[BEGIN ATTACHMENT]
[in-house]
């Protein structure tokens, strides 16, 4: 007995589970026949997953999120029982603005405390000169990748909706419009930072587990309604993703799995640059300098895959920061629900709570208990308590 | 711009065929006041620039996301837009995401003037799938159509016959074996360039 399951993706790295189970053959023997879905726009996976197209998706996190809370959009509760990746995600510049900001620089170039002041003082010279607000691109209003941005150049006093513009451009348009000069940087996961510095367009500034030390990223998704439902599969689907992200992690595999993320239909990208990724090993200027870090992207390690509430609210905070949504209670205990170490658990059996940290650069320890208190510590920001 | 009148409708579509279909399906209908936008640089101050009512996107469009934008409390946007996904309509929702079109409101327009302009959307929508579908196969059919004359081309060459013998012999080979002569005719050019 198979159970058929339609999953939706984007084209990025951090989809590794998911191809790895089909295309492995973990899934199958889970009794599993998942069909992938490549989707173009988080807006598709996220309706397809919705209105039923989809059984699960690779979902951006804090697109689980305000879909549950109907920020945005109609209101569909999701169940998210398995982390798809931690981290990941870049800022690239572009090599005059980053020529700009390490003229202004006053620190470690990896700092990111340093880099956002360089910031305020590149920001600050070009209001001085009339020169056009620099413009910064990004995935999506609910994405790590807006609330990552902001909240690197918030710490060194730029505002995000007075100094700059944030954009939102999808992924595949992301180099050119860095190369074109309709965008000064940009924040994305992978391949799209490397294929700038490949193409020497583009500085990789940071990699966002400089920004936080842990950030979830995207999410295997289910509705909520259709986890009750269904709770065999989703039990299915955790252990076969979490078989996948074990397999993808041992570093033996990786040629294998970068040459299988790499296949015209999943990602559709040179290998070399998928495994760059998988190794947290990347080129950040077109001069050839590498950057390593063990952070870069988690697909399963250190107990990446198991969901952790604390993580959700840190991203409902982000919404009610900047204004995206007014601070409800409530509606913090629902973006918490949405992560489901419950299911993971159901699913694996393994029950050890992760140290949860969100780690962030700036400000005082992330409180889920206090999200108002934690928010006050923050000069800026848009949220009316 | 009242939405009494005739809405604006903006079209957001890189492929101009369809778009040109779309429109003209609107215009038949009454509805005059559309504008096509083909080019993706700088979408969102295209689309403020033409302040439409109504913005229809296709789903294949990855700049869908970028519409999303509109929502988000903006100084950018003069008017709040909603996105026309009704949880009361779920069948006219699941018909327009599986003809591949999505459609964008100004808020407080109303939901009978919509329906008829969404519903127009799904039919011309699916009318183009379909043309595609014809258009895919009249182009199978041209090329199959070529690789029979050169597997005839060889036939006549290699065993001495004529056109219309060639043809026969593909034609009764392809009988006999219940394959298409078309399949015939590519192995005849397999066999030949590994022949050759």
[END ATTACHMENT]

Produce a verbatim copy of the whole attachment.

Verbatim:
[in-house]
């Protein structure tokens, strides 16, 4: 007995589970026949997953999120029982603005405390000169990748909706419009930072587990309604993703799995640059300098895959920061629900709570208990308590 | 711009065929006041620039996301837009995401003037799938159509016959074996360039 399951993706790295189970053959023997879905726009996976197209998706996190809370959009509760990746995600510049900001620089170039002041003082010279607000691109209003941005150049006093513009451009348009000069940087996961510095367009500034030390990223998704439902599969689907992200992690595999993320239909990208990724090993200027870090992207390690509430609210905070949504209670205990170490658990059996940290650069320890208190510590920001 | 009148409708579509279909399906209908936008640089101050009512996107469009934008409390946007996904309509929702079109409101327009302009959307929508579908196969059919004359081309060459013998012999080979002569005719050019 198979159970058929339609999953939706984007084209990025951090989809590794998911191809790895089909295309492995973990899934199958889970009794599993998942069909992938490549989707173009988080807006598709996220309706397809919705209105039923989809059984699960690779979902951006804090697109689980305000879909549950109907920020945005109609209101569909999701169940998210398995982390798809931690981290990941870049800022690239572009090599005059980053020529700009390490003229202004006053620190470690990896700092990111340093880099956002360089910031305020590149920001600050070009209001001085009339020169056009620099413009910064990004995935999506609910994405790590807006609330990552902001909240690197918030710490060194730029505002995000007075100094700059944030954009939102999808992924595949992301180099050119860095190369074109309709965008000064940009924040994305992978391949799209490397294929700038490949193409020497583009500085990789940071990699966002400089920004936080842990950030979830995207999410295997289910509705909520259709986890009750269904709770065999989703039990299915955790252990076969979490078989996948074990397999993808041992570093033996990786040629294998970068040459299988790499296949015209999943990602559709040179290998070399998928495994760059998988190794947290990347080129950040077109001069050839590498950057390593063990952070870069988690697909399963250190107990990446198991969901952790604390993580959700840190991203409902982000919404009610900047204004995206007014601070409800409530509606913090629902973006918490949405992560489901419950299911993971159901699913694996393994029950050890992760140290949860969100780690962030700036400000005082992330409180889920206090999200108002934690928010006050923050000069800026848009949220009316 | 009242939405009494005739809405604006903006079209957001890189492929101009369809778009040109779309429109003209609107215009038949009454509805005059559309504008096509083909080019993706700088979408969102295209689309403020033409302040439409109504913005229809296709789903294949990855700049869908970028519409999303509109929502988000903006100084950018003069008017709040909603996105026309009704949880009361779920069948006219699941018909327009599986003809591949999505459609964008100004808020407080109303939901009978919509329906008829969404519903127009799904039919011309699916009318183009379909043309595609014809258009895919009249182009199978041209090329199959070529690789029979050169597997005839060889036939006549290699065993001495004529056109219309060639043809026969593909034609009764392809009988006999219940394959298409078309399949015939590519192995005849397999066999030949590994022949050759």